One on One number two: Baylor WR Tyquan Thornton vs. D’Shawn Jamison
At 17.5 yards per reception, Thornton is Baylor’s big play threat. What has Texas been susceptible all season? Big plays. Specifically cornerback D’Shawn Jamison. Don’t get me wrong, I’m a believer in Jamison and think he’s going to be a real talented player for the Longhorns during his career. Jamison has without a doubt the best ball skills of any corner Texas has had in years, but at the same time he has had issues all season with getting beat deep. Just last week Jamison was beat deep for what would have been a touchdown had it not been for an overthrow by Brock Purdy.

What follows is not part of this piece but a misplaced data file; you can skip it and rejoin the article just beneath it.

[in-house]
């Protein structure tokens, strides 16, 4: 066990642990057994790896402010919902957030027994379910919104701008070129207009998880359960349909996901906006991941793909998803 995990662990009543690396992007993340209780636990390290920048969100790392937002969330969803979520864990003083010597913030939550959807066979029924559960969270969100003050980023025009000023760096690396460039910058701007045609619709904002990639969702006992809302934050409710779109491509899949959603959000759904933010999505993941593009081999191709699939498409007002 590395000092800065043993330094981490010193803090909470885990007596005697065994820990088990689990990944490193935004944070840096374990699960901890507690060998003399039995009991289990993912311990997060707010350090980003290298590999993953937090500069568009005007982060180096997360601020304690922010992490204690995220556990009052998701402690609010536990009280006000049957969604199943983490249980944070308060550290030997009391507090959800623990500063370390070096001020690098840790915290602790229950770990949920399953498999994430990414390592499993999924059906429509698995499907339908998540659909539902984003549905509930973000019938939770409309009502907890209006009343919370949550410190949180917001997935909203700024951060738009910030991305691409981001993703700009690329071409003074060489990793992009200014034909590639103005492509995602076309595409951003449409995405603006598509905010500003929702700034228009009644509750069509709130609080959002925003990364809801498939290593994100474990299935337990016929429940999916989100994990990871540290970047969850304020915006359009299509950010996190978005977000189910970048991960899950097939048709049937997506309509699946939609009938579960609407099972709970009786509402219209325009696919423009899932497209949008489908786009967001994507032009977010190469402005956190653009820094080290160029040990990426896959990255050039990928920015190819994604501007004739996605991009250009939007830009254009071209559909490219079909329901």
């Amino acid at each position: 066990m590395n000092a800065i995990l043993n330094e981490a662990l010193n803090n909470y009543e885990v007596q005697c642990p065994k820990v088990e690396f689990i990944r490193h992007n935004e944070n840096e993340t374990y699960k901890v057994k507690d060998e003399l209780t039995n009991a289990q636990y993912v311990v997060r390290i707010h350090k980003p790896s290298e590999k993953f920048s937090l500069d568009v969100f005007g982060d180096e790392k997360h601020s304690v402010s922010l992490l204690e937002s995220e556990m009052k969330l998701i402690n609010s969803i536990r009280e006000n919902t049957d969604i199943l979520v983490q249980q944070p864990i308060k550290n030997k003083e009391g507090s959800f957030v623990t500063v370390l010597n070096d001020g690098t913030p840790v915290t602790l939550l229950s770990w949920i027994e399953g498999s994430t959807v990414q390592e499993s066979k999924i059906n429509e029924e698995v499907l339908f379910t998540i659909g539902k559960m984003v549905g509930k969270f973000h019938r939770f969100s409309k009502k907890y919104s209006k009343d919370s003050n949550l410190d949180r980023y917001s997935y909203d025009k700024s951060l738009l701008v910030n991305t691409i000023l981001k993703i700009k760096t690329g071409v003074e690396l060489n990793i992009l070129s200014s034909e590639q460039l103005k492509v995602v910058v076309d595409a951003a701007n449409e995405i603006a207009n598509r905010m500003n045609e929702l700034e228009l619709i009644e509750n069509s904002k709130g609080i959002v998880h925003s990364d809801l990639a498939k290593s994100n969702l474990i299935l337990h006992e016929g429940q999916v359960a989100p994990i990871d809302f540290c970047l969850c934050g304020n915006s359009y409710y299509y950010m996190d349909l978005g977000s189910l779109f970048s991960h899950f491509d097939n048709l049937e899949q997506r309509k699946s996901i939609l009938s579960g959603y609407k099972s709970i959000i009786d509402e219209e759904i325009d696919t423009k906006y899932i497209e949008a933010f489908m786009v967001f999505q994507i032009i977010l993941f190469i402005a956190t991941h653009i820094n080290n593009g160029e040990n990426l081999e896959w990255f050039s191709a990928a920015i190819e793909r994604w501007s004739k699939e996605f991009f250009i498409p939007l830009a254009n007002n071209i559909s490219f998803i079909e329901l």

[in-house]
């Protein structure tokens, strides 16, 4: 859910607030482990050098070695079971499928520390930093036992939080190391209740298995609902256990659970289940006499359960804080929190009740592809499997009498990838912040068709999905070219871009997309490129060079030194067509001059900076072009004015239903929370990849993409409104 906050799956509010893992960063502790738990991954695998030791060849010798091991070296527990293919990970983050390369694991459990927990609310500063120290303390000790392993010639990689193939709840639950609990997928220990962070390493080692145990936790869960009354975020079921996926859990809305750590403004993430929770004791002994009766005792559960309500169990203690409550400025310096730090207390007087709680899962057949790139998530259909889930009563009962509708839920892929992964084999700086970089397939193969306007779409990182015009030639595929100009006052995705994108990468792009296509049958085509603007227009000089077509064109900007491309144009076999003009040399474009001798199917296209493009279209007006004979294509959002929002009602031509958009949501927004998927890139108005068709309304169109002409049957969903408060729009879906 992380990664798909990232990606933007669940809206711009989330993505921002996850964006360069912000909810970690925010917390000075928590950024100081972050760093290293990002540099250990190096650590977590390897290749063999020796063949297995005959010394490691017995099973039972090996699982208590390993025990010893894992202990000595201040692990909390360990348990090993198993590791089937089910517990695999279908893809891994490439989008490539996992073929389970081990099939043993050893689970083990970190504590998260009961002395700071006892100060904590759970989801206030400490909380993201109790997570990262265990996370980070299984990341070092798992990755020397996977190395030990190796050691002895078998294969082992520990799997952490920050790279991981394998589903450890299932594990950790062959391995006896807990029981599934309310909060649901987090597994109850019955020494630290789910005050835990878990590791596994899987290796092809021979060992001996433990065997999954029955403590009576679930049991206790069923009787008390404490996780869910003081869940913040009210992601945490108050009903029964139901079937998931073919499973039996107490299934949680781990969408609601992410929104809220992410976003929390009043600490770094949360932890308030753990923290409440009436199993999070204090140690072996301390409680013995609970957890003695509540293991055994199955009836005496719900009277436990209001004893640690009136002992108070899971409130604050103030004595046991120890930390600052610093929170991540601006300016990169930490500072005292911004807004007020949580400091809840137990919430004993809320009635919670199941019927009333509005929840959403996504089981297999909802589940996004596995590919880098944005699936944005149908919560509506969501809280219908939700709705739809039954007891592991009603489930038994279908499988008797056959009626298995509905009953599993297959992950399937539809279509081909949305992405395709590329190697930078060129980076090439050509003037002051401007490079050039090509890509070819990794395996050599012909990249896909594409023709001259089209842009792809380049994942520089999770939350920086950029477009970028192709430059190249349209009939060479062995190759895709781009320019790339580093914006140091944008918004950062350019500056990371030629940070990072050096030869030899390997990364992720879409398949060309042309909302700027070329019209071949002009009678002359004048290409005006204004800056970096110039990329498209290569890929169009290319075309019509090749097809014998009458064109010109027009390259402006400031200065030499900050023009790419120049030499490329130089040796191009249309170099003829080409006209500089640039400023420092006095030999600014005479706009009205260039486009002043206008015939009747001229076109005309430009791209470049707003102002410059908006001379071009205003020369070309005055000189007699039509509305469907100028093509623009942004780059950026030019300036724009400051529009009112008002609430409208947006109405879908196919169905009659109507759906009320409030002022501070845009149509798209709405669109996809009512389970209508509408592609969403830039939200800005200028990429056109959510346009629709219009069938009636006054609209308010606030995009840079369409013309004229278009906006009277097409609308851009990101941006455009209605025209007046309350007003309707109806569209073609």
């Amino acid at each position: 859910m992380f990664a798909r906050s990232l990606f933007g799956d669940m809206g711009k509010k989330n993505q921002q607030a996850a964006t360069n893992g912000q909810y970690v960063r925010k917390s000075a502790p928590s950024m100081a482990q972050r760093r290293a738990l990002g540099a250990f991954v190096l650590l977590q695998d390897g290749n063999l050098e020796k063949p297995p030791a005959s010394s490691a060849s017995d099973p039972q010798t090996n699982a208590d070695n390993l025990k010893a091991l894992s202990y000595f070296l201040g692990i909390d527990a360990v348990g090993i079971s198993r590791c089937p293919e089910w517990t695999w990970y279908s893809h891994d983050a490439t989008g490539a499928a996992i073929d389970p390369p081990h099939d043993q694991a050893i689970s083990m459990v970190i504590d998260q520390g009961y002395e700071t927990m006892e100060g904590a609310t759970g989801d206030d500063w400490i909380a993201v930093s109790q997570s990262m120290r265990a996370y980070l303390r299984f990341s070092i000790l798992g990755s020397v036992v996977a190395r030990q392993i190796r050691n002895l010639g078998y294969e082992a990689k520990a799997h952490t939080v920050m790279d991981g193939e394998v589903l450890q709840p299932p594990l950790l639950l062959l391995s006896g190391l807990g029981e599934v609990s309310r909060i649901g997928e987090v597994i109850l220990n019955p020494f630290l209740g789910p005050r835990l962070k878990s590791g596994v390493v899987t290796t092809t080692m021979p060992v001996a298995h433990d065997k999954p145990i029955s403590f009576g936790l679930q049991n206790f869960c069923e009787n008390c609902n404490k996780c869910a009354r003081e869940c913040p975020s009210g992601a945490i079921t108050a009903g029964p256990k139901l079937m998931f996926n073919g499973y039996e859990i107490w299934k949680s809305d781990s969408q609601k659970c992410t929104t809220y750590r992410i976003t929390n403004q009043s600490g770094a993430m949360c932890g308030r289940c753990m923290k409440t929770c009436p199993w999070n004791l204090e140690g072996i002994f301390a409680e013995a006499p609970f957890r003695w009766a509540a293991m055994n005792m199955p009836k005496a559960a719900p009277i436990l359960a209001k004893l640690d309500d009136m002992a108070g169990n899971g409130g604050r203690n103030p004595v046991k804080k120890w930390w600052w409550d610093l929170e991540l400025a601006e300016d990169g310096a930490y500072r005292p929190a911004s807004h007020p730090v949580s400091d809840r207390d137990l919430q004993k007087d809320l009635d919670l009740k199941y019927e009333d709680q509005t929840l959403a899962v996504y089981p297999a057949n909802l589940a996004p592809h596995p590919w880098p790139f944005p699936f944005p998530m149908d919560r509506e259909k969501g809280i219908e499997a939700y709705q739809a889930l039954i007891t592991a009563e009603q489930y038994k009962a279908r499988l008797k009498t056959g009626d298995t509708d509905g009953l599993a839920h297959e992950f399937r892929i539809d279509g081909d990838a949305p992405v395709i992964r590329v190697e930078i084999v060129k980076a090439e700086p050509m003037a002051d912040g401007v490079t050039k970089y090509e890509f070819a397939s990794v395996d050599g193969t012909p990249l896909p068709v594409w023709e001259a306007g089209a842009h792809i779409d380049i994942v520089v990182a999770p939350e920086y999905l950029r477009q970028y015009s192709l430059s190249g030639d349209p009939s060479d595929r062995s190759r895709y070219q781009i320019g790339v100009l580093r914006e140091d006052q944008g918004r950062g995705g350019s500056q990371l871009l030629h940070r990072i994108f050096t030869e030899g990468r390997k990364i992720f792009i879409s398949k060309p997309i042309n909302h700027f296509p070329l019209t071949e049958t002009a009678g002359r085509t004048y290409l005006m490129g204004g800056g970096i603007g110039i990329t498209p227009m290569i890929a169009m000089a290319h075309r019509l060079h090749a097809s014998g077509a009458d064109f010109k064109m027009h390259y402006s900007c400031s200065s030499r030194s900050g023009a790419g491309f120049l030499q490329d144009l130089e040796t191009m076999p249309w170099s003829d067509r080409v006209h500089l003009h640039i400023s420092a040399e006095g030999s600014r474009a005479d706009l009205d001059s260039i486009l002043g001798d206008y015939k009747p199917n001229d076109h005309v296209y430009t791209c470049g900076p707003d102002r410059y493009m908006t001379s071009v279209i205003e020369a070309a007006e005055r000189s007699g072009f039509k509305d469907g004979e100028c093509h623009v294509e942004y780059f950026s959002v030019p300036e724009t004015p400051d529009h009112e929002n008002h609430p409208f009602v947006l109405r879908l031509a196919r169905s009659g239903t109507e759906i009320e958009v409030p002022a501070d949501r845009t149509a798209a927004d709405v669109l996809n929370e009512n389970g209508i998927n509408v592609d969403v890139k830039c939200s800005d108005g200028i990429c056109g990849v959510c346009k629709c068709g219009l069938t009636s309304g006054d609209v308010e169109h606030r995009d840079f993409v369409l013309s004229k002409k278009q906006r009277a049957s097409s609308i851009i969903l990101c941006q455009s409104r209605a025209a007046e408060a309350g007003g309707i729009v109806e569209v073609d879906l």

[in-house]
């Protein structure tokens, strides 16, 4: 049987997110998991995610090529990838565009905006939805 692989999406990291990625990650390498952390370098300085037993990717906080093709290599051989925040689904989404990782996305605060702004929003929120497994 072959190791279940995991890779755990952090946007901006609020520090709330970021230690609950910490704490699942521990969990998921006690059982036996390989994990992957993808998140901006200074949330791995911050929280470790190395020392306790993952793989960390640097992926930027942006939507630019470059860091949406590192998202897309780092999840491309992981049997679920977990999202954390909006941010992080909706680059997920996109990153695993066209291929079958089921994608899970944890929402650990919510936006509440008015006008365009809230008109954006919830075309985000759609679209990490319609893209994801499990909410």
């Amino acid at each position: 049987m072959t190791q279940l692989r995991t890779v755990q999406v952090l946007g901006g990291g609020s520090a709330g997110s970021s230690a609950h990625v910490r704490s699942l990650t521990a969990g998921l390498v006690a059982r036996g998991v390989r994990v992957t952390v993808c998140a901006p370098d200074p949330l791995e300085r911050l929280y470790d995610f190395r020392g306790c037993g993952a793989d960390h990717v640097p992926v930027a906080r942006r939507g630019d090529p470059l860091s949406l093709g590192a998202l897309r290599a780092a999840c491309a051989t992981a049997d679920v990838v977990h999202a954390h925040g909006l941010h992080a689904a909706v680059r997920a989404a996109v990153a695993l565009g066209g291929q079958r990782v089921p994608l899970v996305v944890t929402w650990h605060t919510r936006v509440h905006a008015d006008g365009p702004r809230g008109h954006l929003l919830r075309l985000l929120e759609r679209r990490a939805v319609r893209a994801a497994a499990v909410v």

With Anthony Cook out, Jalen Green will be the guy likely to shadow Denzel Mims, Baylor’s top WR, leaving Jamison and Thornton to duel it out. Charlie Brewer will likely have time to throw this week as we know the Texas pass rush has yet to ‘wow’ anybody this year, which means coverage will have to be the key this week.
From last week’s One on One:
Iowa State TE Charlie Kolar vs. Brandon Jones
- Kolar finished with five receptions for 34 yards and a touchdown.
- Kolar was the TE who caught the first touchdown pass of the game on the fake WR screen in the redzone. Jones looked to be the guy out of position.
Iowa State LB O’Rien Vance vs. Derek Kerstetter & Zach Shackelford
- Vance was a menace all afternoon for the Cyclones. He finished with six tackles, the most among DL, and one TFL.
- A main reason why Texas could not get anything moving on the ground, was a result of Vance being disruptive on the right side of the line.